I should note that both Interior Minister Rafik Bel Haj Kacem and Prime Minister Mohamed Ghannouchi will continue in their current functions, in an indication that the ministerial shuffle is largely a cosmetic shift, and does not really aim at introducing vast effective policy changes or core institutional reforms. How about a shuffling of the constitution, limiting the scope of presidential powers and granting both individual and group rights?
Saturday, January 16, 2010
Ministerial Changes in Tunisia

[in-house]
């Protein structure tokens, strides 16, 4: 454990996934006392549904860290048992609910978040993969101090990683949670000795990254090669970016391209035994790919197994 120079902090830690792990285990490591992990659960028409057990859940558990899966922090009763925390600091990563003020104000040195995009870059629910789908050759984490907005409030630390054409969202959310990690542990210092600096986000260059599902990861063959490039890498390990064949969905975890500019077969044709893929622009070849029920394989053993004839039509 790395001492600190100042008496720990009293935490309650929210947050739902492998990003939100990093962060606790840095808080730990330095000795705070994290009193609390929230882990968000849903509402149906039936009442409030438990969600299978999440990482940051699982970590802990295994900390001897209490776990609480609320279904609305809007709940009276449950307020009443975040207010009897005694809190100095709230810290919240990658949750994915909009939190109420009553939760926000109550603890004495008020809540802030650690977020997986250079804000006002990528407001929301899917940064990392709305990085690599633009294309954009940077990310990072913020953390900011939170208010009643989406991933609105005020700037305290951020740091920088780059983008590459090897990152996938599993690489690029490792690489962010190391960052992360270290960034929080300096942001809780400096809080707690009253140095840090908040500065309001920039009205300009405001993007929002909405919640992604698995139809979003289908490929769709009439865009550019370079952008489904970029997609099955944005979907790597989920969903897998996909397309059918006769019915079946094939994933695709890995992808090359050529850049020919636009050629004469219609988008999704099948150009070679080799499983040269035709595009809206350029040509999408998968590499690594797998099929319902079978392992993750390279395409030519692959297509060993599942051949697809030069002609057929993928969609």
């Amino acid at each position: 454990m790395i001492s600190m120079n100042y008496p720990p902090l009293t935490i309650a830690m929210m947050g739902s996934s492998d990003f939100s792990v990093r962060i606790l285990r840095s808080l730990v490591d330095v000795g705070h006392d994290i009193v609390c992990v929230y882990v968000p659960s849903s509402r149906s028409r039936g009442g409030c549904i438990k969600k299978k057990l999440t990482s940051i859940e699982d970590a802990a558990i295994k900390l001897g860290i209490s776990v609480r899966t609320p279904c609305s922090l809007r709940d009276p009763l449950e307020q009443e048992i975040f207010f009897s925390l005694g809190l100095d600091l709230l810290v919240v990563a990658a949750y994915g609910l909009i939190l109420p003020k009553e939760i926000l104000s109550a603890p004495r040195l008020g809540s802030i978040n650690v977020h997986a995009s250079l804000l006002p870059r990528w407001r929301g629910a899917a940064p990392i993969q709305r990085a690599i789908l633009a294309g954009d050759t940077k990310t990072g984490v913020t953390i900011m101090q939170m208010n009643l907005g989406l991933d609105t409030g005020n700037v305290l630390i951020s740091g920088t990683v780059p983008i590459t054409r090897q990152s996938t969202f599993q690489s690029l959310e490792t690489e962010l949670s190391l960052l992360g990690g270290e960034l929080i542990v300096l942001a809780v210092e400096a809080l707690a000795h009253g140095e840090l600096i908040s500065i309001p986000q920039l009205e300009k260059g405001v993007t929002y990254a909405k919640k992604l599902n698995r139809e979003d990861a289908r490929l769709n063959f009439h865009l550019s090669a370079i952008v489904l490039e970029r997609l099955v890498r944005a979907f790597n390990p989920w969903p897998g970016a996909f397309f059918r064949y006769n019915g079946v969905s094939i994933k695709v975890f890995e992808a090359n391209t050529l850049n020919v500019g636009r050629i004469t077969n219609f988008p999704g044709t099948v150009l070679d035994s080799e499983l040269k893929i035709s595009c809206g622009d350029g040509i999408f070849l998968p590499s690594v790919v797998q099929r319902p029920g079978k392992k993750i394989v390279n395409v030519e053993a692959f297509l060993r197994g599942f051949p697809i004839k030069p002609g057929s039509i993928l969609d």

It seems that ministerial re-shuffles are in vogue in the Maghreb these days. After Morocco's partial cabinet changes, Tunisia's Zine al 'Abidine ben 'Ali reshuffled his deck of ministers as he appointed new ministers at the helm of finance, defense and foreign affairs. Ben 'Ali made a total of 11 changes in an attempt to display what som analysts see as a renewed commitment to economic reforms. This is the first major institutional step the five-term president has taken since his October 2009 landslide electoral victory in the presidential elections, winning over 89% of the votes.